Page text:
CORVALLIS, Ore. – Sept. 3, 2018 – The Cascade Head Scenic Research Area Coordination Team invites the public to help develop a proposal for a sustainable trails plan for the Cascade Head Scenic Research Area. Community members are invited to attend a public meeting to learn about and share thoughts on recreational access and to complete an online survey.
Recreational use at Cascade Head has increased, presenting new challenges and opportunities with the trail system, trailheads, and parking areas.
“In order to develop a proposal that meets the needs of visitors, landowners, and land managers, we’d like to hear from our neighbors and other interested citizens early in the process,” Deb Wilkins, Hebo District Ranger, said.
The public open house will be held Thursday, September 27, 2018, from 4:30 to 6:30 p.m. at the Lincoln City Community Center, 2150 NE Oar Place, Lincoln City, OR 97367. This open house is the first of multiple opportunities people will have to learn about and provide input on the project from proposal development through any possible decisions.
A brief survey has also been developed for the public to provide feedback regarding trail use, how people access the trails, improvements that could be made, and how the trail system can be best designed to allow for recreational use and still protect the incredible natural resources of this special area. The survey can be found at www.surveymonkey.com/r/CHSRA.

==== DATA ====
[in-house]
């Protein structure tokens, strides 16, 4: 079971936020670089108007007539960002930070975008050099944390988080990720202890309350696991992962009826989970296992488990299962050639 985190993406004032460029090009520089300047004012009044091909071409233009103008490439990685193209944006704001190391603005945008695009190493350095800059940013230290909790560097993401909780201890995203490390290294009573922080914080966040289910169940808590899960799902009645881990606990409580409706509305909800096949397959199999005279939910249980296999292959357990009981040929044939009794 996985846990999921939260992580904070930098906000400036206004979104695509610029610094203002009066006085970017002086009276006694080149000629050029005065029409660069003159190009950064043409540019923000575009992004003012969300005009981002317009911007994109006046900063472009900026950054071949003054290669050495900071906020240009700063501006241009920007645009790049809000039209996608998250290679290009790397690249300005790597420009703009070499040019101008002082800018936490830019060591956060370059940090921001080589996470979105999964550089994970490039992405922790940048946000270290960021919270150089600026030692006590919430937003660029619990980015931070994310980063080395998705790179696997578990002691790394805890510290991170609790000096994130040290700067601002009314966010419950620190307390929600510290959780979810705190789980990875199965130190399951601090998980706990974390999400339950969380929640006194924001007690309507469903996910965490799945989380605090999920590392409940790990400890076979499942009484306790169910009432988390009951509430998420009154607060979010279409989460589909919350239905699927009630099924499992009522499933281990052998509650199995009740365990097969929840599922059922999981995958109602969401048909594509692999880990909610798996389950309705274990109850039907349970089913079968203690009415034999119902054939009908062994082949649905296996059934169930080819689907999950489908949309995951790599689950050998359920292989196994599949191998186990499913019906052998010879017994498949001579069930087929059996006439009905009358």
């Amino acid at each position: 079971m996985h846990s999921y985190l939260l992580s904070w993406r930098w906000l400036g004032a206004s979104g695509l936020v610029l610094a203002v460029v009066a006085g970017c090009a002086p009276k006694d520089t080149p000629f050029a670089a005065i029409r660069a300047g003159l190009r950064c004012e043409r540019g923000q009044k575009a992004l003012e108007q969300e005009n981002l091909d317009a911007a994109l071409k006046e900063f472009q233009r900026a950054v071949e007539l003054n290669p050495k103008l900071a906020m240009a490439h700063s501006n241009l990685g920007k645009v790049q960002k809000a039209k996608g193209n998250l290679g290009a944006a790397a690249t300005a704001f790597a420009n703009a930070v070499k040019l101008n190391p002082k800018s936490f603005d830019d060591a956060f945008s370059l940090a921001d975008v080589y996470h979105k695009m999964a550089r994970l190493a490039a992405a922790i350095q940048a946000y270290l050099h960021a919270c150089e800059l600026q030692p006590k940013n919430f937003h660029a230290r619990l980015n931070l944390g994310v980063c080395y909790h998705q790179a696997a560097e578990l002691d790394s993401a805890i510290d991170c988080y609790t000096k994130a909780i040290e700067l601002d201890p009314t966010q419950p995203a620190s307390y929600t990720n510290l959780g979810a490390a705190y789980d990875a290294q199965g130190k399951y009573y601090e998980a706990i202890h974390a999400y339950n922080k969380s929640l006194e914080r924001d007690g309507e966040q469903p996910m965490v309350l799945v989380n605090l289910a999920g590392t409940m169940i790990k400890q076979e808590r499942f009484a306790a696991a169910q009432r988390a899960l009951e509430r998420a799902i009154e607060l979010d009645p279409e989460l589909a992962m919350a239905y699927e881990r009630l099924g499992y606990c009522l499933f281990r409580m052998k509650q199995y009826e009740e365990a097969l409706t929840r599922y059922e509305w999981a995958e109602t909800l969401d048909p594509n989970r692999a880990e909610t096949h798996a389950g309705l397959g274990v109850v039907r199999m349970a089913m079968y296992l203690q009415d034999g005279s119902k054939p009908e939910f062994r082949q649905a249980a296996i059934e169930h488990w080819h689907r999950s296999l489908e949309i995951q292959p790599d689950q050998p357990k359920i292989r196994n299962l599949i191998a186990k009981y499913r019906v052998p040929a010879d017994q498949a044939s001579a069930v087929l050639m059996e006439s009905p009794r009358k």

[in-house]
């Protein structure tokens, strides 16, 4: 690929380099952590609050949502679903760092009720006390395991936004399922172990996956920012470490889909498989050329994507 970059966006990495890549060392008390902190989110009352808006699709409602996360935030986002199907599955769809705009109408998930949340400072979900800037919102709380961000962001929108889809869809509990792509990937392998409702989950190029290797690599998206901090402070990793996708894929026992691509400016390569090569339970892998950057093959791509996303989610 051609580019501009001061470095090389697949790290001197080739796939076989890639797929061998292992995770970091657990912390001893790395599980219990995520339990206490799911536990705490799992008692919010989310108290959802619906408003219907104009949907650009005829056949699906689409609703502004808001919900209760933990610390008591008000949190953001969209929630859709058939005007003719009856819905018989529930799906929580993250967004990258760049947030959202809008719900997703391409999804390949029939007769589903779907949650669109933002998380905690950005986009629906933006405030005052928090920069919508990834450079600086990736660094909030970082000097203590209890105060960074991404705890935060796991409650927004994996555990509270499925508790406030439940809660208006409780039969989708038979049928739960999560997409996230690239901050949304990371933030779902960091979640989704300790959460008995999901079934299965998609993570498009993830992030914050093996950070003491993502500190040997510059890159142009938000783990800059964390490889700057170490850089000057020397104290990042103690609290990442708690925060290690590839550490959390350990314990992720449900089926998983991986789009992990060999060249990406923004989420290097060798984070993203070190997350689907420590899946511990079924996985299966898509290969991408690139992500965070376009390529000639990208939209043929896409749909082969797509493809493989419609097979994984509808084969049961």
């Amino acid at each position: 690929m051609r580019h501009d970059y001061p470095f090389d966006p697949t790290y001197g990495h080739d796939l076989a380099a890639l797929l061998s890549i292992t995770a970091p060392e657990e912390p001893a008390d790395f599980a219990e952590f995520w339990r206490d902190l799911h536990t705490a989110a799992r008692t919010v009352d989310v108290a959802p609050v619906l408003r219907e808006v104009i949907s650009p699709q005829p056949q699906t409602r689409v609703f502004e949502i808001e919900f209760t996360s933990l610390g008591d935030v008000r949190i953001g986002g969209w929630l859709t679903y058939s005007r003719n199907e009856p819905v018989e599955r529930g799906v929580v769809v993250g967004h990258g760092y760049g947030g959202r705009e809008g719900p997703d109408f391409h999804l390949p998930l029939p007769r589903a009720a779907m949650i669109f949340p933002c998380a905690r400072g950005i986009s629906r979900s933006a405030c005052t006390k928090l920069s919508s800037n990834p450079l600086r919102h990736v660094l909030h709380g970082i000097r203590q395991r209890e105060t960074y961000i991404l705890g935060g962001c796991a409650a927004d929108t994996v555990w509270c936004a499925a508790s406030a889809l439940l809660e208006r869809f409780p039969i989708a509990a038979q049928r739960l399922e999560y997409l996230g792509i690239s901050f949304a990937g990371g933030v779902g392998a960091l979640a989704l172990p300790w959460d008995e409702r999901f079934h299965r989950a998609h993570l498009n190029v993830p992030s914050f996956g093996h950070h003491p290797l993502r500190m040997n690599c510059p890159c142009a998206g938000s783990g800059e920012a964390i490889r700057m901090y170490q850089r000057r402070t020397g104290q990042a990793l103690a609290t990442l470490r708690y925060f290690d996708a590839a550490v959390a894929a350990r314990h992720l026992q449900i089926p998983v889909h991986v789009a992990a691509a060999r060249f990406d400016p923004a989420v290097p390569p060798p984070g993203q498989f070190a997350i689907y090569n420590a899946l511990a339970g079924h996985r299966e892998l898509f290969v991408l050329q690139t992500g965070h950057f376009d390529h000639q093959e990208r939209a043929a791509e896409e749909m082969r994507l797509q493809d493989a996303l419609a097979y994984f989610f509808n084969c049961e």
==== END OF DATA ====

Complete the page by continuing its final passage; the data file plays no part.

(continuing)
The Coordination Team is a group of land managers, which includes the USDA Forest Service, The Nature Conservancy, Westwind, Lincoln City Parks & Recreation, and Cascade Head Ranch. The team is receiving technical assistance and facilitation throughout this planning process thanks to a grant from the National Park Service’s Rivers, Trails, and Conservation Assistance Program.
The 9,670 acre Cascade Head Scenic-Research Area was established by President Ford on December 22, 1974 “to provide present and future generations with the use and enjoyment of certain ocean headlands, rivers, streams, estuaries, and forested areas, to insure the protection and encourage the study of significant areas for research and scientific purposes, and to promote a more sensitive relationship between man and his adjacent environment.”
The coastal headland provides critical habitat for native prairie grasses, rare wildflowers and the Oregon silverspot butterfly and provides recreational, research, educational, scenic, and estuarine resources, which have national significance.
Source information: Siuslaw National Forest public affairs staff